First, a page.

Pre-treatment HIV drug resistance has been shown to increase regimen switches in developing countries [2] which results in increased treatment costs and exhaustion of treatment options. Recent studies have also demonstrated strong association between low level viremia of 200–499 RNA copies/ml with virological failure [21] while some studies have associated virological failure with lower levels of less than 50 copies per ml [22] after a follow up period of up to 2 years. This compares with our results where viremia after initial suppression was detected at month 20 and after and shown to persist on subsequent testing. Low level viremia may also be viewed in light of the correlation between viral persistence and the viral reservoir size which may require several years of HAART to reduce [23, 24].

We noted that 43 % of individuals who experienced low level viral rebound after initially suppressing the virus generally had poor immunological outcomes with a CD4 cell count < 350 cells/μl after more than 6 months of HAART. The same poor immunological outcome pattern was observed in individuals who experienced virological failure where 75 % of them had a CD4 cell count < 350 cells/μl. However CD4 cell count monitoring in isolation has been shown to be a poor marker for treatment failure [25, 26] and in our case we had a minority of individuals with CD4 cell counts > 500 experiencing virological failure or viral rebound.

The study has a number of limitations in particular the absence of resistance data at the time of virological failure. Additional samples taken at the time of routine viral load testing were not always available since the researchers were not part of the routine patient care personnel at the clinic where participants accessed care. The small number of samples that were deep sequenced also limited the information and conclusions that could be derived from this data. The data obtained however provide a basis for further investigation using larger sample sizes and comparison of baseline minority mutations with sequences dominating at time of failure. We also relied on self-reported information on treatment adherence to monitor participant’s treatment adherence levels. Poor adherence to treatment may have been the cause of virological failure in some individuals given that there was a high loss to follow up of 20 % in our cohort. Many studies have shown that poor treatment adherence is associated with virological failure in resource limited settings [2730] and that an adherence of at least 95 % in individuals with minority variants significantly lowers the risk of virological failure [12].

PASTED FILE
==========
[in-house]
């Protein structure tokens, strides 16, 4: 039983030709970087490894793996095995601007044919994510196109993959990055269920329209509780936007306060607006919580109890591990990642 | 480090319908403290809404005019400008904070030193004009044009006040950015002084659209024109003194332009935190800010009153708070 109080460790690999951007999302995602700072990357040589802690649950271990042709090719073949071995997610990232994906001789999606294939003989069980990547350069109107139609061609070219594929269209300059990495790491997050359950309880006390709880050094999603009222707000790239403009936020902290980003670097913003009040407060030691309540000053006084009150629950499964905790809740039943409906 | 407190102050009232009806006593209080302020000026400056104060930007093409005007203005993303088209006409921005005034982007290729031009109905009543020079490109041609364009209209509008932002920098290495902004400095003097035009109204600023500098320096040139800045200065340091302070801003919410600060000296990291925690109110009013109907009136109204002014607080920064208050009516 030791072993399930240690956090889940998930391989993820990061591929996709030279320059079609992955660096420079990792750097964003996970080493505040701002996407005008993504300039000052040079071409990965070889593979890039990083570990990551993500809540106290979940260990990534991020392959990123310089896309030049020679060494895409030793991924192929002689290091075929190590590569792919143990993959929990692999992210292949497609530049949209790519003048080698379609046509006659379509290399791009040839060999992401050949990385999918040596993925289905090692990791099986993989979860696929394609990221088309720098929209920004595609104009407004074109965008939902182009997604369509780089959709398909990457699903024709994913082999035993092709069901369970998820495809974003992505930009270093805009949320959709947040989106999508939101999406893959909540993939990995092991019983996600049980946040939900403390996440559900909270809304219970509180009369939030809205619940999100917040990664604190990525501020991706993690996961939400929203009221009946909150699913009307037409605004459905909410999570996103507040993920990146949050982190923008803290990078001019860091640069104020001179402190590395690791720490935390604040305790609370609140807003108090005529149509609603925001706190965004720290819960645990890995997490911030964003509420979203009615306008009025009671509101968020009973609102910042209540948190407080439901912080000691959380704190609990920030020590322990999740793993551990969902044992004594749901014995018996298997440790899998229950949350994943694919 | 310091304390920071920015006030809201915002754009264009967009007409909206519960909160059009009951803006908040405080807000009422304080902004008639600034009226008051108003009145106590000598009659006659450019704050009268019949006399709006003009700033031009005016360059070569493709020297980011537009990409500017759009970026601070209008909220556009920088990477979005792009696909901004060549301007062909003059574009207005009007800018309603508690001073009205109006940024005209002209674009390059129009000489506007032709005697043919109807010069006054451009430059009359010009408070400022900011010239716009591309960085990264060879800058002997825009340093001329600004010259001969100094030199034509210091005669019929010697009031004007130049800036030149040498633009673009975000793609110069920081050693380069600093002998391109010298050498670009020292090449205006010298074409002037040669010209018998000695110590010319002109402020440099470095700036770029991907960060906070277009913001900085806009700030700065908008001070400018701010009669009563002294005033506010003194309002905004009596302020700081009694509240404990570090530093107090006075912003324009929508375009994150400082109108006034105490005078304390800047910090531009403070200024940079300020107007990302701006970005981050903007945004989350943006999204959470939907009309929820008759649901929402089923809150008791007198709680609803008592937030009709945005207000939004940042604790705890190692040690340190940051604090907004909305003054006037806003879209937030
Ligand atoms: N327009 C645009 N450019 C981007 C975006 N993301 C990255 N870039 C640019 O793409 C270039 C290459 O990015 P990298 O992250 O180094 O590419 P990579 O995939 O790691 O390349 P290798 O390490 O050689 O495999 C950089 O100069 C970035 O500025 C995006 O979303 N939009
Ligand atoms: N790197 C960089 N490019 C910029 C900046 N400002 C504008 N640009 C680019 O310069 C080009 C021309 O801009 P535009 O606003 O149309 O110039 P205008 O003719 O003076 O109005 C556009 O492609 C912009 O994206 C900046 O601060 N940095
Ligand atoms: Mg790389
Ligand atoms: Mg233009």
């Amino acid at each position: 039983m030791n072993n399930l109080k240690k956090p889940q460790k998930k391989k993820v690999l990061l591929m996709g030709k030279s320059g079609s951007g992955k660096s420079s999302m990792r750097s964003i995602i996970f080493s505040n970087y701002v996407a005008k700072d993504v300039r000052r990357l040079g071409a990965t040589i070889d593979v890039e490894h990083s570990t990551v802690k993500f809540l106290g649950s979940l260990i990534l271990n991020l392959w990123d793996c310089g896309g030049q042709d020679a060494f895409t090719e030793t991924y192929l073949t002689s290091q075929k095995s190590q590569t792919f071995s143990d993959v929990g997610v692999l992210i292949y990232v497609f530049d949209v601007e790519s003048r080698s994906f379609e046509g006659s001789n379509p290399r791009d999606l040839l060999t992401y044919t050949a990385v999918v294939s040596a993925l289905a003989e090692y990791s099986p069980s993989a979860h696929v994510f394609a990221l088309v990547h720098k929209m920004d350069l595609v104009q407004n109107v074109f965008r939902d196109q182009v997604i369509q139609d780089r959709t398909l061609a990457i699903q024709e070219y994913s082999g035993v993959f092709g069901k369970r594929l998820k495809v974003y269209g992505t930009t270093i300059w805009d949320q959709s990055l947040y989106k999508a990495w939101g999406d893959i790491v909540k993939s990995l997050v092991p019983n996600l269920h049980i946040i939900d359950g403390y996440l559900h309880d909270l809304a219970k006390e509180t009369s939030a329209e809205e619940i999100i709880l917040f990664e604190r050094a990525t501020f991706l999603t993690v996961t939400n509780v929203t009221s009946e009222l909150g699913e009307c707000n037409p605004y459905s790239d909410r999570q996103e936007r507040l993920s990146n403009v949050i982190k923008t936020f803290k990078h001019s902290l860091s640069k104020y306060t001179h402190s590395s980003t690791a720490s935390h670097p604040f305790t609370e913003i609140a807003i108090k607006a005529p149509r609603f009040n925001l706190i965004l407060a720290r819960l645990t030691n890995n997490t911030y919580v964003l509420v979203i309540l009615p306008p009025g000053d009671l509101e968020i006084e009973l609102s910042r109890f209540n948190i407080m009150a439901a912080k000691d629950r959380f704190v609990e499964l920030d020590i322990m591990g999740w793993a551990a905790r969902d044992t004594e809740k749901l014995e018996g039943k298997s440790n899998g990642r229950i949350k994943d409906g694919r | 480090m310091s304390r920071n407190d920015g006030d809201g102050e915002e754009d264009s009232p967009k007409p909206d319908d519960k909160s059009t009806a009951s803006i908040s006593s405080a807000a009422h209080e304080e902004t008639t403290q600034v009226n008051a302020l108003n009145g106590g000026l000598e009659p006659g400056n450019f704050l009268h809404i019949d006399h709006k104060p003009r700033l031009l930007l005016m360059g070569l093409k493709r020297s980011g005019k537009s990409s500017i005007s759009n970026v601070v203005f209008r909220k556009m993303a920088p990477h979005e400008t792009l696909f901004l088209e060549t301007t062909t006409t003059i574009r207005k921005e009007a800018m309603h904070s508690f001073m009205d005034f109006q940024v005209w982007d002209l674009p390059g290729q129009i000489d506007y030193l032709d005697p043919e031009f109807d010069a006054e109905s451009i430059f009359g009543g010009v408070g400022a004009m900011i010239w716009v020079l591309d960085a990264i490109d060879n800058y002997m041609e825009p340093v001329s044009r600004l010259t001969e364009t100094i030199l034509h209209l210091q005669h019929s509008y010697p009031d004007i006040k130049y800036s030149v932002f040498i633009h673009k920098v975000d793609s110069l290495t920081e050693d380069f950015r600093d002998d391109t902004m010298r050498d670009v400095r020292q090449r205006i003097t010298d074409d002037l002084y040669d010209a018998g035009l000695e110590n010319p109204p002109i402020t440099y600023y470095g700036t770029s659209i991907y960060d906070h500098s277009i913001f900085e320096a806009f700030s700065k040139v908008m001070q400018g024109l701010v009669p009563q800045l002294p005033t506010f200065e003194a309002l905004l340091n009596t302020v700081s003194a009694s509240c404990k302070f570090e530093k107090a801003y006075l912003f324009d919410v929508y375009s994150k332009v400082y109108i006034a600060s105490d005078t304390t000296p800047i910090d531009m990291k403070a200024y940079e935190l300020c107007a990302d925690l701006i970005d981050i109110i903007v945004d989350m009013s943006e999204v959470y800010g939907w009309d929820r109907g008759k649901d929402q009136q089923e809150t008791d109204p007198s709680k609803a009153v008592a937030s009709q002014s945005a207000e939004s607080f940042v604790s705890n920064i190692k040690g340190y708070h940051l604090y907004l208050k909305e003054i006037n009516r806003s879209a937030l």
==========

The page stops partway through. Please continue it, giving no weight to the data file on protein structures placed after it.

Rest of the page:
Conclusions

While the development of low level viremia or virological failure after previously suppressing the virus that we noticed in a subgroup of our participants could be due to viral persistence emanating from established viral reservoirs, there is need to establish if such occurrences might be due to resistant minority variants beginning to take over and dominate following suppression of the treatment sensitive population. These data therefore highlight the need for a better understanding of the role played by pre-treatment HIV drug resistance associated minority variants under various clinical settings.

Declarations

Funding

This work is based on the research supported by grants awards from South African Research Chairs Initiative of the Department of Science and Technology and National Research Foundation of South Africa (C.T. Tiemessen), the HIV Research Trust (M.L. Mzingwane), the National Health Laboratory Service Research Trust and the Poliomyelitis Research Foundation.

Authors’ contribution

MLM participated in the design of the study, recruited participants, collected data from patient’s records, carried out the sequencing assays, performed statistical analysis and drafted the manuscript. CTT participated in the design of the study and helped to draft the manuscript. KR coordinated and facilitated the ultra deep sequencing assays. SHM participated in the design of the study and helped in participants’ recruitment and collection of data from patient’s records. GH participated in analysis of ultra deep sequencing results. SMB conceived of the study and participated in its design. All authors read and approved the final manuscript.

Competing interests

The authors declare that they have no competing interests.

Ethics approval and consent to participate

The study was granted ethics approval by the University of Pretoria Faculty of Health Sciences Ethics committee (Protocol number 167/2013) and the Gauteng Province Tshwane Health Research committee (Project number 25/2013). Participants were recruited after written informed consent.

Open AccessThis article is distributed under the terms of the Creative Commons Attribution 4.0 International License (http://creativecommons.org/licenses/by/4.0/), which permits unrestricted use, distribution, and reproduction in any medium, provided you give appropriate credit to the original author(s) and the source, provide a link to the Creative Commons license, and indicate if changes were made. The Creative Commons Public Domain Dedication waiver (http://creativecommons.org/publicdomain/zero/1.0/) applies to the data made available in this article, unless otherwise stated.

Authors’ Affiliations

(1)
Department of Medical Virology, University of Pretoria
(2)
Department of Pathology, National University of Science & Technology, Faculty of Medicine
(3)
Centre for HIV and Sexually Transmitted Infections, National Institute of communicable Diseases
(4)
Faculty of Health Sciences, University of the Witwatersrand
(5)
National Health Laboratory Services Tswane Academic Division